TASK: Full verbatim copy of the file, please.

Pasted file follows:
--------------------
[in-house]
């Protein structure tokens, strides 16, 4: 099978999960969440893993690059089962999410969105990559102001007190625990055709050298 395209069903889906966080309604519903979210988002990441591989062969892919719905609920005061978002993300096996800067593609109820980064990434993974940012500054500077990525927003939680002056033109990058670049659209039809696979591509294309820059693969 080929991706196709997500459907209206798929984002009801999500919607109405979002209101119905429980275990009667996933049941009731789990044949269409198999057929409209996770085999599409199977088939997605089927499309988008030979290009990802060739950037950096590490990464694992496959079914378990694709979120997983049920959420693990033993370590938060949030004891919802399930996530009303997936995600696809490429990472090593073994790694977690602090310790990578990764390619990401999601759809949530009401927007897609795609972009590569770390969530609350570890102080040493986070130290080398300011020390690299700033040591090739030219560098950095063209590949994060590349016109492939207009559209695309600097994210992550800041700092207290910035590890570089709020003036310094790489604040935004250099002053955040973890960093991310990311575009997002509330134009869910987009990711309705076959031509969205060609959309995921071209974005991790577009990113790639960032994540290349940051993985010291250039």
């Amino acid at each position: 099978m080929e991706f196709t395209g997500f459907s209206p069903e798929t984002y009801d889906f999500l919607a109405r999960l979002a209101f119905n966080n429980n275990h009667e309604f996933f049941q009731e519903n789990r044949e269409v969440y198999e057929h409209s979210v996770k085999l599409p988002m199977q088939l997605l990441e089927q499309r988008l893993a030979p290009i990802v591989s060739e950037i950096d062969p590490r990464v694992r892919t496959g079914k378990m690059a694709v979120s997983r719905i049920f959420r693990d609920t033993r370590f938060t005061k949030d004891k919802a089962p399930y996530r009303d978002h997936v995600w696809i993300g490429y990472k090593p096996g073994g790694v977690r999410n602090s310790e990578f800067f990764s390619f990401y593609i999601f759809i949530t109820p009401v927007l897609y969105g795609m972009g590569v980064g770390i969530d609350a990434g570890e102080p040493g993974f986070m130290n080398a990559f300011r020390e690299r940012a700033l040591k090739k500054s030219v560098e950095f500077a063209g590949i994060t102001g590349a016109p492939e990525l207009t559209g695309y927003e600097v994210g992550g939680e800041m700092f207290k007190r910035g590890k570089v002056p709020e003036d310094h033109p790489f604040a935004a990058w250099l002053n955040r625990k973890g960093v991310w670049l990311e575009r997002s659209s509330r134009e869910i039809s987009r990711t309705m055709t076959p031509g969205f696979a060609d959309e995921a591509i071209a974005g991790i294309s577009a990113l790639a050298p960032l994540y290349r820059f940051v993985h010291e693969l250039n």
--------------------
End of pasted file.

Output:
[in-house]
């Protein structure tokens, strides 16, 4: 099978999960969440893993690059089962999410969105990559102001007190625990055709050298 395209069903889906966080309604519903979210988002990441591989062969892919719905609920005061978002993300096996800067593609109820980064990434993974940012500054500077990525927003939680002056033109990058670049659209039809696979591509294309820059693969 080929991706196709997500459907209206798929984002009801999500919607109405979002209101119905429980275990009667996933049941009731789990044949269409198999057929409209996770085999599409199977088939997605089927499309988008030979290009990802060739950037950096590490990464694992496959079914378990694709979120997983049920959420693990033993370590938060949030004891919802399930996530009303997936995600696809490429990472090593073994790694977690602090310790990578990764390619990401999601759809949530009401927007897609795609972009590569770390969530609350570890102080040493986070130290080398300011020390690299700033040591090739030219560098950095063209590949994060590349016109492939207009559209695309600097994210992550800041700092207290910035590890570089709020003036310094790489604040935004250099002053955040973890960093991310990311575009997002509330134009869910987009990711309705076959031509969205060609959309995921071209974005991790577009990113790639960032994540290349940051993985010291250039």
């Amino acid at each position: 099978m080929e991706f196709t395209g997500f459907s209206p069903e798929t984002y009801d889906f999500l919607a109405r999960l979002a209101f119905n966080n429980n275990h009667e309604f996933f049941q009731e519903n789990r044949e269409v969440y198999e057929h409209s979210v996770k085999l599409p988002m199977q088939l997605l990441e089927q499309r988008l893993a030979p290009i990802v591989s060739e950037i950096d062969p590490r990464v694992r892919t496959g079914k378990m690059a694709v979120s997983r719905i049920f959420r693990d609920t033993r370590f938060t005061k949030d004891k919802a089962p399930y996530r009303d978002h997936v995600w696809i993300g490429y990472k090593p096996g073994g790694v977690r999410n602090s310790e990578f800067f990764s390619f990401y593609i999601f759809i949530t109820p009401v927007l897609y969105g795609m972009g590569v980064g770390i969530d609350a990434g570890e102080p040493g993974f986070m130290n080398a990559f300011r020390e690299r940012a700033l040591k090739k500054s030219v560098e950095f500077a063209g590949i994060t102001g590349a016109p492939e990525l207009t559209g695309y927003e600097v994210g992550g939680e800041m700092f207290k007190r910035g590890k570089v002056p709020e003036d310094h033109p790489f604040a935004a990058w250099l002053n955040r625990k973890g960093v991310w670049l990311e575009r997002s659209s509330r134009e869910i039809s987009r990711t309705m055709t076959p031509g969205f696979a060609d959309e995921a591509i071209a974005g991790i294309s577009a990113l790639a050298p960032l994540y290349r820059f940051v993985h010291e693969l250039n």